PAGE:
United Kingdom Verdi, Simon Boccanegra: Soloists, Chorus and Orchestra of the Royal Opera House / Henrik Nánási (conductor). Royal Opera House, Covent Garden, London 15.11.2018. (JPr)
Director – Elijah Moshinsky
Set designer – Michael Yeargan
Costume designer – Peter J. Hall
Lighting designer – John Harrison
Fight director – Philip d’Orléans
Simon Boccanegra – Carlos Álvarez
Jacopo Fiesco – Ferruccio Furlanetto
Amelia Grimaldi – Hrachuhi Bassenz
Gabriele Adorno – Francesco Meli
Paolo Albiani – Mark Rucker
Pietro – Simon Shibambu
Simon Boccanegra is set in Genoa, Italy’s greatest seaport on the Ligurian Sea with a venerable history and still today an important place where goods are shipped to Northern Italy and then on to Central Europe. When Simone Boccanegra was its first Doge, Genoa competed with other Italian city-states for dominion over trade routes. The sea is crucial as a background to the story and Verdi tells us as much in the score, particularly in his 1881 revised version.
The 1857 first version was a disaster for the composer and so more than twenty years later there was a second ‘world première’ for the opera. Verdi’s original librettist Piave was long dead, so he turned to Arrigo Boito who later helped him create the masterpieces Otello and Falstaff that were to follow. Even Boito did not pull his punches over the difficulties explaining to Verdi how ‘Our task, my Maestro, is arduous. The drama that we are working with is lopsided like a table that wobbles, but no one knows which leg is the cause, and whatever is done to steady it, it still wobbles. I don’t find in this drama a single character of which one can say: it’s sharply delineated! No event that is really fatal, that is indispensable and potent, generated by tragic inevitability. I make an exception of the prologue, which is truly beautiful …’.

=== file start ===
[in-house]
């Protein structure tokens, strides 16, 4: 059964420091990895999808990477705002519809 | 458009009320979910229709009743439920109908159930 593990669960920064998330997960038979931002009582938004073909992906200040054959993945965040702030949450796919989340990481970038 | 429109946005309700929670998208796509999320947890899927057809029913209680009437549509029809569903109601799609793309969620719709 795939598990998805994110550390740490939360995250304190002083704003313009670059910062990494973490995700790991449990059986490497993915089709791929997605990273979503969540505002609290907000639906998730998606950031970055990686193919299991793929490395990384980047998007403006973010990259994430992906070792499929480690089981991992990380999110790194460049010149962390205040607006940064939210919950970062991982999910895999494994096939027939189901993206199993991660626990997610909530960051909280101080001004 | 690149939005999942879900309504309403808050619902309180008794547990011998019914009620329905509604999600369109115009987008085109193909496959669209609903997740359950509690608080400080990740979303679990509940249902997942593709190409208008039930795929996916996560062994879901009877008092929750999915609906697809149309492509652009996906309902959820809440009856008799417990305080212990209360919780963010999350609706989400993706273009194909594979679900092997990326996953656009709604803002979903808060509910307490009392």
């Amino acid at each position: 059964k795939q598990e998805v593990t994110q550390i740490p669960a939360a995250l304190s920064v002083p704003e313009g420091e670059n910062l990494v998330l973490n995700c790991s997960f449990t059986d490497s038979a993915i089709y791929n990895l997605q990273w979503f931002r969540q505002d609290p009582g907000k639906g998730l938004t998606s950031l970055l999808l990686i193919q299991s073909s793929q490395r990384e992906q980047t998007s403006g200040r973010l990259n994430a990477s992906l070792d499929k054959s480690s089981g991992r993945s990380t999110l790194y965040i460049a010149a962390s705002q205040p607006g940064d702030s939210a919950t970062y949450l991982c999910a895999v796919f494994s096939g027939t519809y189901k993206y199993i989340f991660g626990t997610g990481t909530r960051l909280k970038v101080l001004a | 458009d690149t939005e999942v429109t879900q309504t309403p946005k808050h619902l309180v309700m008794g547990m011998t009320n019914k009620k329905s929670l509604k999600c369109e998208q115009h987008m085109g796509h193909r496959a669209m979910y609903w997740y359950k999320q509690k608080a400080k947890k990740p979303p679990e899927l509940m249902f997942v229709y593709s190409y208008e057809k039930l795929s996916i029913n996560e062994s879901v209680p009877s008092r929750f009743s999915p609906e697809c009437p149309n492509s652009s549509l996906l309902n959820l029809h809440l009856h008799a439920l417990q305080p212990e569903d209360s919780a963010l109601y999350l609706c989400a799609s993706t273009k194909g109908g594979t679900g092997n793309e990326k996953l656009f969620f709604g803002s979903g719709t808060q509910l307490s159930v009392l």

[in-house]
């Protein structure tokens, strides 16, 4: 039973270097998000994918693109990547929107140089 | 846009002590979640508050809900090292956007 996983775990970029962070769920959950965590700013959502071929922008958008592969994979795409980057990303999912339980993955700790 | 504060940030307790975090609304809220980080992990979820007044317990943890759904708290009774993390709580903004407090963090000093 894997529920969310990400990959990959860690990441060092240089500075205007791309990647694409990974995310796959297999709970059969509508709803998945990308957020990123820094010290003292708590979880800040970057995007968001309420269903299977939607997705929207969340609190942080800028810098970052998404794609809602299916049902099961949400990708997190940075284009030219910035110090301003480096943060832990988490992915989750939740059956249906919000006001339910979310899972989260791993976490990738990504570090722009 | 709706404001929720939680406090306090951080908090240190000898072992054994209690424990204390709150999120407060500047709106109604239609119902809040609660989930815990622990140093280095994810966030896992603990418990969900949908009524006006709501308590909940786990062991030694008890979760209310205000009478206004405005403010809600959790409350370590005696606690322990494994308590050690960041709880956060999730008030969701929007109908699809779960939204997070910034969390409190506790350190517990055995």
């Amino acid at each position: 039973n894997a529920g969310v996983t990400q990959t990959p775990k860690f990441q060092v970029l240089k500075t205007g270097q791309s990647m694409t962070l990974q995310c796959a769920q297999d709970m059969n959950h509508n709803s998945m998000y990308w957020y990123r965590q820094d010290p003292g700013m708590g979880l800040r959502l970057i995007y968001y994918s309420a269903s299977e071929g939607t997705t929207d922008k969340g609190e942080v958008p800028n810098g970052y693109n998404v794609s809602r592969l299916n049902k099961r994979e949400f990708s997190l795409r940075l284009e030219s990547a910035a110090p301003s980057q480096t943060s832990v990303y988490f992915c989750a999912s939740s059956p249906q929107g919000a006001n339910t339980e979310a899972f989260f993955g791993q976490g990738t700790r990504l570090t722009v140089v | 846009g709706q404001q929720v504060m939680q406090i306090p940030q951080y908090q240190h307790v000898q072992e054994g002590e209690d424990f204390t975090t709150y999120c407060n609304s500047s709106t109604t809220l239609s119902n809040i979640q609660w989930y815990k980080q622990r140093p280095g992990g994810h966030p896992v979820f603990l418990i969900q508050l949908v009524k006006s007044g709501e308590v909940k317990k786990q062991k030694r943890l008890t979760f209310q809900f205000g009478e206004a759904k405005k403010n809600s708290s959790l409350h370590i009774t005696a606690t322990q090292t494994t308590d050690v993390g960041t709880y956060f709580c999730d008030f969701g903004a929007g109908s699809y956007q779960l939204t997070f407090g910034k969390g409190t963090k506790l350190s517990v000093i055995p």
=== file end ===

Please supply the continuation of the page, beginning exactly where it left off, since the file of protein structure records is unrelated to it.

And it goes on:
The 1881 version of Boccanegra has a simple Prelude with a theme that gently imitates the sea, something that – as suggested above – permeates the atmosphere of the entire work. Elsewhere the depiction of the sea is even clearer. At the opening of Act III a surging orchestra – under the impressive baton of Henrik Nánási – creates the aural equivalent of turbulent waves, matching not only a storm brewing in the port but also the psychological tension of the drama. Verdi will employ this duality again in Otello. More gentle waves, sea breezes, and even some birdcalls are heard at the opening of Boccanegra Act I which moves the story on 25 years from the time of the Prologue to reveal a palace garden that should have an outlook over the water. Here Amelia Grimaldi reflects on her love for the young patrician, Gabriele Adorno in a gorgeous evocation of nature. Later in Act III, when the dying Doge is in his palace reminiscing about the sea and his past triumphs, Verdi’s musical accompaniment seems to evoke a breeze from the Gulf of Genoa. All this showcases the familiar operatic (Verdian?) tropes of hidden or mistaken identities, a father and daughter separated then reunited, love either filial or sexual, lust for power, betrayal etc. etc.
My history with Simon Boccanegra in the Royal Opera House does not go back as far as Tito Gobbi’s famous 1965 production that allowed Covent Garden audiences to hear the opera for the first time. My first one was in 1976 when Claudio Abbado conducted his La Scala company. Then I saw Filippo Sanjust’s 1980 production with Sherrill Milnes and Kiri Te Kanawa before others including this Elijah Moshinsky 1991 Boccanegra that I last saw in 2010 with Plácido Domingo singing Boccanegra.